The U.S. dollar was able to continue its momentum from yesterday’s session overnight, gaining modestly against all of its major European and Asian counterparts. The dollar found support yesterday as Federal Reserve Chair Janet Yellen testified before the Senate Banking Panel. She held her stance that “gradual” rate increases will be necessary and shrugged off questions about President Trump’s pending policy proposals affecting monetary policy in the near term. Yellen will be testifying in front of the House today and we expect her commentary to be in line with yesterday’s tone.
The greenback is extending its gains in early trading as a slew of data has beat expectations. The cost of living in the United States increased in January by the most since February of 2013. The consumer price index rose 0.6% on a month over month basis, a larger increase than the 0.3% predicted by economists. Year over year inflation also rose to 2.5%, higher than December’s yearly reading of 2.1%. Rising consumer costs will put pressure on the Fed to increase rates in the coming months. Indeed, the chances of a June rate hike have risen to 90%, up from 68% a week ago.
Advanced retail sales also impressed, adding to the dollar’s good fortune. Sales grew 0.4% in January, beating expectations of a 0.1% gain. In addition, December’s print was upwardly revised to 1.0% from 0.6%.
After gaining at the beginning of the week, the Euro is under pressure again today. With minimal data out of Eurozone today, the common currency has been the victim of widespread dollar strength.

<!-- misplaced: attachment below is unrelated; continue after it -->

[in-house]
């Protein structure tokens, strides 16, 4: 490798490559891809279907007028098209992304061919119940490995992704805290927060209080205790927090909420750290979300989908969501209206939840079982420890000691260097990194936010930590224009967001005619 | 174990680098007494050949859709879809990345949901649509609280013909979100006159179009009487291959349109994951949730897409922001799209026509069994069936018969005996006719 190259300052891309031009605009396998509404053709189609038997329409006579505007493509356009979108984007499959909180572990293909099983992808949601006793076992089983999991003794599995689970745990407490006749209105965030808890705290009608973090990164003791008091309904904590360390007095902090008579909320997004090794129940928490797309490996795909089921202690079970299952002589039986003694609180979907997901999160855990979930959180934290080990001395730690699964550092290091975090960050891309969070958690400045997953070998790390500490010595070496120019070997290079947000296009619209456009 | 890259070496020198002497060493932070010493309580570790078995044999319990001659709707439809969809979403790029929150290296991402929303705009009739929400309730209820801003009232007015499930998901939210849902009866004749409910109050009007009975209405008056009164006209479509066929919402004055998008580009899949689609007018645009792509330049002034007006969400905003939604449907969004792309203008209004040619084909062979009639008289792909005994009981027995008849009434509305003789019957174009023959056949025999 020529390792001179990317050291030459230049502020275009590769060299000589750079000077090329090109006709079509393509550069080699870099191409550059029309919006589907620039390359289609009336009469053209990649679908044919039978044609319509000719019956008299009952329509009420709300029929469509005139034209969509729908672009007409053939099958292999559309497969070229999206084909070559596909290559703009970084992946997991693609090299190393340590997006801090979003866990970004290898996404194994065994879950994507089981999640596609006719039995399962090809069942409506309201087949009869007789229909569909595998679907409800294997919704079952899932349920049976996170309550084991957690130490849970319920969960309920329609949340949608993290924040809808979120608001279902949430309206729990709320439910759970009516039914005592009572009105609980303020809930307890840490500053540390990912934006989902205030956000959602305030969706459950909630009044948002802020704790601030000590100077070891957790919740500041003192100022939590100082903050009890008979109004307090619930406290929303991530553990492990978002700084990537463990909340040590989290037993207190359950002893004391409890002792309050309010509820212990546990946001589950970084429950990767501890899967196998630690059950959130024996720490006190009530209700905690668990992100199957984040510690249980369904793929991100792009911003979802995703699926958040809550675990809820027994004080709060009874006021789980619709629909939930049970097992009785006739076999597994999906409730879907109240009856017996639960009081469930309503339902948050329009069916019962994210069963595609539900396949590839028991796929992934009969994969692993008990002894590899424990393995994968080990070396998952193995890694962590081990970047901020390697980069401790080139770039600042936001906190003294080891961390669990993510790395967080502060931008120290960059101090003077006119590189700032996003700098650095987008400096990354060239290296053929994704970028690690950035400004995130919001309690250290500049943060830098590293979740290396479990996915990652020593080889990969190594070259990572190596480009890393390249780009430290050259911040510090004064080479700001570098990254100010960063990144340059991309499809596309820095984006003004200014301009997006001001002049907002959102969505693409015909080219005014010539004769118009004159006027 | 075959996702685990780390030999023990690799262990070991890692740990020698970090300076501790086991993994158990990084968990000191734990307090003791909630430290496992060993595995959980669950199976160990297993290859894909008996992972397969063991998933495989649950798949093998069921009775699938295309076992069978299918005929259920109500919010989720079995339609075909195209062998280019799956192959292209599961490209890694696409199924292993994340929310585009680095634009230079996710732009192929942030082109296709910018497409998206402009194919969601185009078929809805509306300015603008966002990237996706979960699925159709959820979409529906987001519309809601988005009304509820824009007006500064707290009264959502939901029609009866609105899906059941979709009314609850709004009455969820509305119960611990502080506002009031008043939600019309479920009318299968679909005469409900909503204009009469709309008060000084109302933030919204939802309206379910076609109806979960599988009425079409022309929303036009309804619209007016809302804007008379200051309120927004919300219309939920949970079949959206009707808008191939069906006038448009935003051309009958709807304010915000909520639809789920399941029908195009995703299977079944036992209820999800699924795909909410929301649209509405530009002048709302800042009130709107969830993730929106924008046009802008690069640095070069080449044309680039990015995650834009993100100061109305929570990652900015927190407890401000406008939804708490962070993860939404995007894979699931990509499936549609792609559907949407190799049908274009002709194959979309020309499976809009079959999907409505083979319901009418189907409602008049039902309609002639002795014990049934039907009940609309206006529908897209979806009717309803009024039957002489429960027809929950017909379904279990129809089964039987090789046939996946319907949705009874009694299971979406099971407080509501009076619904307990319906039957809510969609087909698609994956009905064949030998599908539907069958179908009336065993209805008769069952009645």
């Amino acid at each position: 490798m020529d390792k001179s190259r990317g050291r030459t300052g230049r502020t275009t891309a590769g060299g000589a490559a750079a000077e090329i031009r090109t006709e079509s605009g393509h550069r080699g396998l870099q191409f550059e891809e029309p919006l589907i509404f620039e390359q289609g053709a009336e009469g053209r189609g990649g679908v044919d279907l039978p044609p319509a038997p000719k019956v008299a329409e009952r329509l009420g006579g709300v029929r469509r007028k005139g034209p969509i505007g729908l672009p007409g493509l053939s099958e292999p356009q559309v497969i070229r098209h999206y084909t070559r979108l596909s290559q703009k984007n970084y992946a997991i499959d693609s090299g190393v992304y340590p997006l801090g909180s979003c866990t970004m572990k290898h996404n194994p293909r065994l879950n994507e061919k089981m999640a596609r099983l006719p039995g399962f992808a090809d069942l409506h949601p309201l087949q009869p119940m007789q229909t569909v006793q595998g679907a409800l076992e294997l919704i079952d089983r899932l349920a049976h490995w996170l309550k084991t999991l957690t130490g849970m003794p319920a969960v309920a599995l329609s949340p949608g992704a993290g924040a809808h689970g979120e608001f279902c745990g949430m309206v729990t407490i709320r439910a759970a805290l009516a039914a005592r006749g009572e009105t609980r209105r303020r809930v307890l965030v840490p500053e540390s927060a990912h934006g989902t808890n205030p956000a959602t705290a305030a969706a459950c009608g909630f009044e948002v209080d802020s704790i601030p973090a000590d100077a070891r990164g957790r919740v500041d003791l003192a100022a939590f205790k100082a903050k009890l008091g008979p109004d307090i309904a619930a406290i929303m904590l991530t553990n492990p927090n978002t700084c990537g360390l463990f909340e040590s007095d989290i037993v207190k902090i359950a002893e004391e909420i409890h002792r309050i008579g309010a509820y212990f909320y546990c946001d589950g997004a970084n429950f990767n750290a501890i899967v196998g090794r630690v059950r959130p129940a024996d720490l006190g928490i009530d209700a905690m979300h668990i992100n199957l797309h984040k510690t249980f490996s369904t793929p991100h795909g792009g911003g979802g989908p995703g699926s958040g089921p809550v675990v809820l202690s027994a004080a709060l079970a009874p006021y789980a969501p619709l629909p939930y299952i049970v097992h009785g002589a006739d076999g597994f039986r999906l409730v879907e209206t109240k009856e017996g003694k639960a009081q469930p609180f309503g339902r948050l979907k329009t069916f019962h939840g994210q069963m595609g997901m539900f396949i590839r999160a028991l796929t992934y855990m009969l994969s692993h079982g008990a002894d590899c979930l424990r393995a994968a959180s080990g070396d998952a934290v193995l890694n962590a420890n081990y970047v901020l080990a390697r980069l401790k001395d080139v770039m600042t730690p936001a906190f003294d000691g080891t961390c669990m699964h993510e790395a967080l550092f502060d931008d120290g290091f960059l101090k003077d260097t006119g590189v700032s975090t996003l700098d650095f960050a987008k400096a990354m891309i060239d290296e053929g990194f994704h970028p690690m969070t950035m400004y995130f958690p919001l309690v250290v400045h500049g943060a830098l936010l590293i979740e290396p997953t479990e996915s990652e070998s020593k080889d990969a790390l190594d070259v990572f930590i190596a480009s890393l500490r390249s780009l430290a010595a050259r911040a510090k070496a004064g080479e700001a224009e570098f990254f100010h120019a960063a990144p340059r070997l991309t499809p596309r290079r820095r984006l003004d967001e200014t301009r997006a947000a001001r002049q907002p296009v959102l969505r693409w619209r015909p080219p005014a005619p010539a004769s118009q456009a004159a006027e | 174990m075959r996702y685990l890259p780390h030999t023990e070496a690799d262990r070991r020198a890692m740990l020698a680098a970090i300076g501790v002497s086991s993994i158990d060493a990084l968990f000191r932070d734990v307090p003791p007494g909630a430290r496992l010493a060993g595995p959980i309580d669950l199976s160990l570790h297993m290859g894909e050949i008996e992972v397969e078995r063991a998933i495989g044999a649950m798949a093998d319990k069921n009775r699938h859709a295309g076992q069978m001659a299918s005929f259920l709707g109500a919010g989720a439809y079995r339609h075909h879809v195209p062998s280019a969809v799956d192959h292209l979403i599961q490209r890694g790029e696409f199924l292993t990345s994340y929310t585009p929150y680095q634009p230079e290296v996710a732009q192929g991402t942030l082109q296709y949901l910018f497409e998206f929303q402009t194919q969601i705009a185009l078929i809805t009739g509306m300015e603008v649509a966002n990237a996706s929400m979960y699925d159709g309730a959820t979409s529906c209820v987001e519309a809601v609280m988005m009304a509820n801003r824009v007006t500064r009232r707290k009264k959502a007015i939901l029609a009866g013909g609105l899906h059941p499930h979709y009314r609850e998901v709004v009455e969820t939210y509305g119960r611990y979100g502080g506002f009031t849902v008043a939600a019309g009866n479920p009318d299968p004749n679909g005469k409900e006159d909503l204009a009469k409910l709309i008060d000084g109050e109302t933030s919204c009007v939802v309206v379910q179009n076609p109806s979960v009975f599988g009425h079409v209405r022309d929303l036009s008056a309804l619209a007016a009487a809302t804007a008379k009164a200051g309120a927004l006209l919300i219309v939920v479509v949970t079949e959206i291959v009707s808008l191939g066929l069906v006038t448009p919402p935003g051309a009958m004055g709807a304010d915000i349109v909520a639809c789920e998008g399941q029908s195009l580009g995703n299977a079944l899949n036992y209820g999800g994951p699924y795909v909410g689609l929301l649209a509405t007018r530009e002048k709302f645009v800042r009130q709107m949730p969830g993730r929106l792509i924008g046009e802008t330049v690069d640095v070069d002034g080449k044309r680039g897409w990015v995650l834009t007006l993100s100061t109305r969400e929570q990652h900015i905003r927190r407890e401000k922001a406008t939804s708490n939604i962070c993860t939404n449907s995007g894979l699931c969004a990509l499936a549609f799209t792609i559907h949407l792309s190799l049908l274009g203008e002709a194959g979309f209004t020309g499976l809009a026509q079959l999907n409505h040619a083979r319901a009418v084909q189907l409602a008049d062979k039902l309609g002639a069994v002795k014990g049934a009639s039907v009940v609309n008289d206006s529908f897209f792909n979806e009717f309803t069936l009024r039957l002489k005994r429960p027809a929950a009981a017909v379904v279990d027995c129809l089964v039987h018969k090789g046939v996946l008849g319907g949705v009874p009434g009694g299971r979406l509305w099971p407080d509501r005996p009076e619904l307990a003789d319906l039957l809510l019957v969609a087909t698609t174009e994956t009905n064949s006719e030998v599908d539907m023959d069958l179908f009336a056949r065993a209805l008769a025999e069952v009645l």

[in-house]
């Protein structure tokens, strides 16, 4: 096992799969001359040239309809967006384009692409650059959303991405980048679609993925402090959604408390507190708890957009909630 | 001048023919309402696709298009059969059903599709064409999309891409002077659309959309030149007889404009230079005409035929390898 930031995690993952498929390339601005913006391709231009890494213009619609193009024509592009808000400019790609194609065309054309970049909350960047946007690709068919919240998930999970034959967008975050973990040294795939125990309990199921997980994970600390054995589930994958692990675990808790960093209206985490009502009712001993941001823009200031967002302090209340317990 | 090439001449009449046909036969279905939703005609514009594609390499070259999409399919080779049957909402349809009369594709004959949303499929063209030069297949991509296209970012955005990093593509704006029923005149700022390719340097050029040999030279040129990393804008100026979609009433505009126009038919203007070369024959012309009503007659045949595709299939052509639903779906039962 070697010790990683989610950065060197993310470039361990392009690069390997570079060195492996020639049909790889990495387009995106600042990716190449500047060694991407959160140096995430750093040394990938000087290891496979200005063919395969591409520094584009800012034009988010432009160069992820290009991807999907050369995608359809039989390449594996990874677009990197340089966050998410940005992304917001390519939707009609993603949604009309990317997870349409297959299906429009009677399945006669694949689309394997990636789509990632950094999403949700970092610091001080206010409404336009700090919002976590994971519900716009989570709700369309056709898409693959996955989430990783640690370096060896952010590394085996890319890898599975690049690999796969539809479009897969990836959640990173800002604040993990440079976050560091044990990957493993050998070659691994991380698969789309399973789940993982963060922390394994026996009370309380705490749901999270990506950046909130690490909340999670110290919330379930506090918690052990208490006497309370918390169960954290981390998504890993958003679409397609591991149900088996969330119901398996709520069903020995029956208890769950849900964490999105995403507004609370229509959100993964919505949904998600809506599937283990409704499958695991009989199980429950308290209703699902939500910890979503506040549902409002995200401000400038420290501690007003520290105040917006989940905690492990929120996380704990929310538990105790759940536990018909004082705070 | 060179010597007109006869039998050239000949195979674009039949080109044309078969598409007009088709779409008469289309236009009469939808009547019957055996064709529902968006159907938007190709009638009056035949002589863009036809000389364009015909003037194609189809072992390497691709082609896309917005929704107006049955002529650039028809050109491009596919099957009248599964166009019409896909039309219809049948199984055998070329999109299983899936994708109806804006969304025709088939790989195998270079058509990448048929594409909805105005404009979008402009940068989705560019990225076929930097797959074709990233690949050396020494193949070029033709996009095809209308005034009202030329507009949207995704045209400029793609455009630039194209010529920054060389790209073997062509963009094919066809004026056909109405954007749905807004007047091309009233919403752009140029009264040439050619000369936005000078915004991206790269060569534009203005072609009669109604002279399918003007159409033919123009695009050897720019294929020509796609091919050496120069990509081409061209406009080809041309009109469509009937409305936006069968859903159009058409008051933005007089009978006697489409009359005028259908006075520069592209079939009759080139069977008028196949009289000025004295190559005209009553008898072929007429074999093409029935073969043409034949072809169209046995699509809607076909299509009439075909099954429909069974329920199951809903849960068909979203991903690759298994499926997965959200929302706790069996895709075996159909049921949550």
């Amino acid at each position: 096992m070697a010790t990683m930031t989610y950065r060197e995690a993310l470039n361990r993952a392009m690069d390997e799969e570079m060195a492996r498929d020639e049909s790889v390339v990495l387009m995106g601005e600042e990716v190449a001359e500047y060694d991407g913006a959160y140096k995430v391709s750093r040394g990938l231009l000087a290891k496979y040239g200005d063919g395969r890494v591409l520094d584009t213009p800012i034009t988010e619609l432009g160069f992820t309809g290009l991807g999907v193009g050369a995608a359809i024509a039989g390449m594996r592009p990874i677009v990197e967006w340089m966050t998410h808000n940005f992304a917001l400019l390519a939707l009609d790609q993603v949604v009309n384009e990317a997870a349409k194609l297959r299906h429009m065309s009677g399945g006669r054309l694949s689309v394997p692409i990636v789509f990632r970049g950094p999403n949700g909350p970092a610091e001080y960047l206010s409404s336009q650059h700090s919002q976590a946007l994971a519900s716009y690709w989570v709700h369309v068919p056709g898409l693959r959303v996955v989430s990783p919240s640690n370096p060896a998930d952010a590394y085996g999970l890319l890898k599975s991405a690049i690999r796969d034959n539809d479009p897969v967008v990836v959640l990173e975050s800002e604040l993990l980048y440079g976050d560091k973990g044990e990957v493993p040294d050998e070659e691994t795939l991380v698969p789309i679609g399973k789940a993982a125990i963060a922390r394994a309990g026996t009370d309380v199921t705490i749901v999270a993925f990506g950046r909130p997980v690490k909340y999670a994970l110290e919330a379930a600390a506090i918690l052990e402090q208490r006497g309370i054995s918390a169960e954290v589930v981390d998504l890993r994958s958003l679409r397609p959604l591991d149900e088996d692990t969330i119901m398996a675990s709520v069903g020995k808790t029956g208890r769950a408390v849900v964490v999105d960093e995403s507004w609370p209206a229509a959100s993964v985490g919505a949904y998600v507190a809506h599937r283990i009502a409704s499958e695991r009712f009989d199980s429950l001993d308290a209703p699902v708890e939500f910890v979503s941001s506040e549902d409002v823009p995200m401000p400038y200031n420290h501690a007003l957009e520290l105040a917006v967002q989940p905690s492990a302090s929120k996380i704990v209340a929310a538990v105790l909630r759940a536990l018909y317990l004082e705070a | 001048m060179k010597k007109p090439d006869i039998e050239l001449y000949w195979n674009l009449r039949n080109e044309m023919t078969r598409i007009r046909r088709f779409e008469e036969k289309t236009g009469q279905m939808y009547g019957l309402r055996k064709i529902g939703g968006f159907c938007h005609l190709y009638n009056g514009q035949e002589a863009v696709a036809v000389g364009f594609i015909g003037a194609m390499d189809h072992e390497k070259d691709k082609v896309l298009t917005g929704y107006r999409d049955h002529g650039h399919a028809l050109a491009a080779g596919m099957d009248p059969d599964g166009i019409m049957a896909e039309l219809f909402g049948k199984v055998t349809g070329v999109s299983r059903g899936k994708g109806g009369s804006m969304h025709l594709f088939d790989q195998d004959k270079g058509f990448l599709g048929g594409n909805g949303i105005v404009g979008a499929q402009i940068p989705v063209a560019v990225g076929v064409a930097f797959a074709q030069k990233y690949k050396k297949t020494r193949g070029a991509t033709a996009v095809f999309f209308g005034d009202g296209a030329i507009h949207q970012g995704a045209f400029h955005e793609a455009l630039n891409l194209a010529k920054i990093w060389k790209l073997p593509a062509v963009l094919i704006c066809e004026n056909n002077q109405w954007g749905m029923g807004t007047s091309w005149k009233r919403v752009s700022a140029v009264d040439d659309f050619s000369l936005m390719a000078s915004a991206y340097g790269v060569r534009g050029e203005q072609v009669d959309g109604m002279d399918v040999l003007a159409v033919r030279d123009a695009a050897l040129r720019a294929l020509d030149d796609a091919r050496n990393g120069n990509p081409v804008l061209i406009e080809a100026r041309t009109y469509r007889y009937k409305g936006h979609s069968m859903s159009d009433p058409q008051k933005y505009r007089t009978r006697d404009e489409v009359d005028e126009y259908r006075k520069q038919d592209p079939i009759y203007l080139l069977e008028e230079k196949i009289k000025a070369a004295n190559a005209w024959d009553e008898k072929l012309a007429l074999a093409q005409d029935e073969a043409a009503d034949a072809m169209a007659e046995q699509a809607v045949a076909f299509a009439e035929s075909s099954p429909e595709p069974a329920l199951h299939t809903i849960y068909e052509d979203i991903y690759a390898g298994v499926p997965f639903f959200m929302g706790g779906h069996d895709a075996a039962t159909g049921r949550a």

Looking ahead, the Euro will see pressure as the odds that the French far-right presidential candidate rises. Marie Le Pen is arguing that France should leave the European Union and print a French-only currency. Odds are currently around 20%, but the uncertainty should continue to weigh on the Euro.
The British pound continues to languish against the U.S. dollar even after data showed an impressive improvement in the labor market. UK unemployment declined and a measure of the number of people working rose to a record in the fourth quarter. The unemployment rate is currently at 4.8%, the lowest in a decade. However, a closer look at the data showed weaker than expected wage growth (2.6% v. 2.8 exp). The data fits the Bank of England’s position that there is excess capacity in the U.K. economy and the market can add more jobs without boosting wages. Therefore, inflation should not shoot up quickly giving the Bank of England some flexibility on future rate hikes.